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Afghan Men Don Burqas To Support Women


The sight of burqa-clad women is common in Afghanistan. Burqa-clad men, not so much.

So when dozens of male activists took to the streets of Kabul on March 5, donned in the body-covering attire, the idea was to attract attention and raise awareness about violence against women.

The protest, which comes ahead of International Women's Day on March 8, has raised eyebrows in the deeply religious and male-dominated country, where women face major obstacles in obtaining their rights despite hard-fought inroads made in the past decade.

The protesters, most of them men, gathered at the offices of Afghanistan's Independent Human Rights Commission in Kabul and held posters reading, "We say 'no' to all forms of violence." Some shouted that women should not be forced to wear the burqa when they leave their homes. One group chanted, "Don't tell women what to wear, keep your eyes away."

The demonstration comes after a female Afghan artist and activist made waves recently after wearing metal armor to protest street harassment in Kabul. Videos of Kabri Khademi marching through the capital, surrounded by groups of baffled men, made the rounds on social-networking sites Facebook and Twitter in late February.

Street harassment of women is common in Afghanistan, and domestic and public abuse can include beatings, verbal insults, and even acid attacks.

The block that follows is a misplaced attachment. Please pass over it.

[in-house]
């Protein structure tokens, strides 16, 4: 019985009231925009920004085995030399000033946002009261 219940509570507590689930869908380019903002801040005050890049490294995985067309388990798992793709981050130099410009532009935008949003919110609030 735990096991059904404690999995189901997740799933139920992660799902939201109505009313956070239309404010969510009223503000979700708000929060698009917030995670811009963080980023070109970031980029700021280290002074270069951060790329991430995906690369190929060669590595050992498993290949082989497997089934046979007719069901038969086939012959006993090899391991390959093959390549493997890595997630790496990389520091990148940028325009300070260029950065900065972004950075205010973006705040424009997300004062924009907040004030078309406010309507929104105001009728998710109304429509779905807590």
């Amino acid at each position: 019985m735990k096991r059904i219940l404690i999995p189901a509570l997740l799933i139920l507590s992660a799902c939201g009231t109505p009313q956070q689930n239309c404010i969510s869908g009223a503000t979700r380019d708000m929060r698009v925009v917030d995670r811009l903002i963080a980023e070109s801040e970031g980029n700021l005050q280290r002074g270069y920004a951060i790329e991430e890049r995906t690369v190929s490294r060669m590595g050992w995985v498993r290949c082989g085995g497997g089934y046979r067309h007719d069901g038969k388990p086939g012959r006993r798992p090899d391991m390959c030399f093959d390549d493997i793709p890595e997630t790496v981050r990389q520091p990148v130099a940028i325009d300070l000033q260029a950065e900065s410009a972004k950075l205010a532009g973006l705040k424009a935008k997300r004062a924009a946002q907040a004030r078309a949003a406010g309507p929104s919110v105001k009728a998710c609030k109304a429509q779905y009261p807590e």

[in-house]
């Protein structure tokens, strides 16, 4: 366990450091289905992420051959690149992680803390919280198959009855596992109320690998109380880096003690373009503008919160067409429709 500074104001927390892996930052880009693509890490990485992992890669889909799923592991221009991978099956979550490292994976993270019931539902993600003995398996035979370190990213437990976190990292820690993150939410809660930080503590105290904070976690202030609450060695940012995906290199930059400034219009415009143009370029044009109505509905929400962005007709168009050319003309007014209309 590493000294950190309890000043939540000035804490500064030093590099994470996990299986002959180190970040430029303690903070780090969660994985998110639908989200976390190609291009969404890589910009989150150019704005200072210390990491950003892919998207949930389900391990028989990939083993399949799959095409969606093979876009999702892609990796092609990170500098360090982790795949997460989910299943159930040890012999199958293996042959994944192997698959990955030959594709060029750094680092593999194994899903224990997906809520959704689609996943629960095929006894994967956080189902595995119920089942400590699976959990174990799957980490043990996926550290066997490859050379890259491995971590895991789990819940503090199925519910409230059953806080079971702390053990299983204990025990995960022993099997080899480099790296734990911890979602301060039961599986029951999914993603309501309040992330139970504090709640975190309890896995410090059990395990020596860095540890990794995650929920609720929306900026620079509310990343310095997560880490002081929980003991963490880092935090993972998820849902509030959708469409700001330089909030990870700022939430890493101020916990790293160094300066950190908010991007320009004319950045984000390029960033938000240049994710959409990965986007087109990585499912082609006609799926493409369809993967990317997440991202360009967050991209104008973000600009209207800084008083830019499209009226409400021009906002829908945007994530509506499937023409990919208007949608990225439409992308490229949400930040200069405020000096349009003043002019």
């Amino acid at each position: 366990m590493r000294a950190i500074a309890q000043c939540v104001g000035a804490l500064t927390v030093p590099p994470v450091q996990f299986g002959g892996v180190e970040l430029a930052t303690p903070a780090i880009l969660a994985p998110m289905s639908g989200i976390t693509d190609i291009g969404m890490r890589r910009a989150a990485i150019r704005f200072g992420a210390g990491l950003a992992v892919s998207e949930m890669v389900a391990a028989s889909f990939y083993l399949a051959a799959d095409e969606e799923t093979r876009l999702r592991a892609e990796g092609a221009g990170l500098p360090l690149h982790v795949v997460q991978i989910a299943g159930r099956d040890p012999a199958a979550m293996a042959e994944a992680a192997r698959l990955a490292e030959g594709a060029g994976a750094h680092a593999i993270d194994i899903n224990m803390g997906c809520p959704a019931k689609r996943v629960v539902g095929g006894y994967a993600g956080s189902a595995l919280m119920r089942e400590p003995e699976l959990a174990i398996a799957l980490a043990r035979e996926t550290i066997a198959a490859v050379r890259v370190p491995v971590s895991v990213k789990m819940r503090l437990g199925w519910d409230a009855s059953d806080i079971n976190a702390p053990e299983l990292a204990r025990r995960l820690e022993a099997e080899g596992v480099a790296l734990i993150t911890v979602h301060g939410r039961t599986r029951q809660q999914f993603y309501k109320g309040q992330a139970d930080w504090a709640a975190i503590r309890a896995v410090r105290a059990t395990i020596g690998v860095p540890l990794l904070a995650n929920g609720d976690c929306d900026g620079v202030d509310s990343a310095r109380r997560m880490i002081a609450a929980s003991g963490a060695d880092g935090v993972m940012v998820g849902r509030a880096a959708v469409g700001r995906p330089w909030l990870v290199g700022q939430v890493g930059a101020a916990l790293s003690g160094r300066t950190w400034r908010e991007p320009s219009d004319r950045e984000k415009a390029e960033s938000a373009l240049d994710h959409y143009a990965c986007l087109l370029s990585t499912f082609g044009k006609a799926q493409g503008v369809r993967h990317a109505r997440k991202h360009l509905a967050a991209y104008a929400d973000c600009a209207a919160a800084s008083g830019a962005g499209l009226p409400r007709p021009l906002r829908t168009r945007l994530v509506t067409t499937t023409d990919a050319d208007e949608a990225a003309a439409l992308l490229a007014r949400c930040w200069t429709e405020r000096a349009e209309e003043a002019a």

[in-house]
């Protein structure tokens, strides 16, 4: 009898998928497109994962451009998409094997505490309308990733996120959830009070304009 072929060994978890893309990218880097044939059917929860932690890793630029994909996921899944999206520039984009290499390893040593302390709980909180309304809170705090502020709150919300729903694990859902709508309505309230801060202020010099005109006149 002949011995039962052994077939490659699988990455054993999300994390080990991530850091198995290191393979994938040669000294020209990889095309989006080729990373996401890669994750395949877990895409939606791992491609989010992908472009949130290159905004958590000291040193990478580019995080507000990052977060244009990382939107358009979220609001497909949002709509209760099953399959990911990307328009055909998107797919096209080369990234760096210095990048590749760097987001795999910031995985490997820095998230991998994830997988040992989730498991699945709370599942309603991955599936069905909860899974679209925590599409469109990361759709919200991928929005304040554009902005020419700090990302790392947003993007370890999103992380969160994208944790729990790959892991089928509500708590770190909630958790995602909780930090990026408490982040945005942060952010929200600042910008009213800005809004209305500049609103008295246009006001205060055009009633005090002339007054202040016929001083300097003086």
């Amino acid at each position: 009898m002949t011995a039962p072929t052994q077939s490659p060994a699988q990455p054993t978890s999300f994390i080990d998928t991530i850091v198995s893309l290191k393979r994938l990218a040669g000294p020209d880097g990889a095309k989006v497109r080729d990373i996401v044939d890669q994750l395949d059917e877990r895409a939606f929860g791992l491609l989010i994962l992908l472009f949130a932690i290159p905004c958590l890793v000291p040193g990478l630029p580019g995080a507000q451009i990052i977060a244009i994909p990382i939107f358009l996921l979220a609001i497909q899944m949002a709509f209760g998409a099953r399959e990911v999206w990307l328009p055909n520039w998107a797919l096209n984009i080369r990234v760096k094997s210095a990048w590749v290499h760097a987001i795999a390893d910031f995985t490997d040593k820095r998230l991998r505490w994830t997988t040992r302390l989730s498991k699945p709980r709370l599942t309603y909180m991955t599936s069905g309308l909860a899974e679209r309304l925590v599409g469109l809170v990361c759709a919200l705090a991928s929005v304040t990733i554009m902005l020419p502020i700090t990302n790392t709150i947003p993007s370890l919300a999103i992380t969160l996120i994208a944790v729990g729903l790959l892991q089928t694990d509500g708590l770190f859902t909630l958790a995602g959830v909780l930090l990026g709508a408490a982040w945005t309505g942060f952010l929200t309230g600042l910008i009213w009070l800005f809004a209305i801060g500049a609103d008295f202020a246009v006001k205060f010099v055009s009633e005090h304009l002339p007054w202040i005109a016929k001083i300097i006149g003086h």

In a report released last year, Human Rights Watch (HRW) said, "unchecked sexual harassment has been a significant obstacle to women's employment and participation in public life." It added that "harassment on the street is a daily experience for women and girls, and women who have sought help from the police in response to harassment and even threats have typically received no assistance."

At a March 5 event ahead of the upcoming International Women's Day, President Ashraf Ghani spoke out against violence against women.

-- Frud Bezhan

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Written by RFE/RL editors and correspondents, Transmission serves up news, comment, and the odd silly dictator story. While our primary concern is with foreign policy, Transmission is also a place for the ideas -- some serious, some irreverent -- that bubble up from our bureaus. The name recognizes RFE/RL's role as a surrogate broadcaster to places without free media. You can write us at transmission+rferl.org

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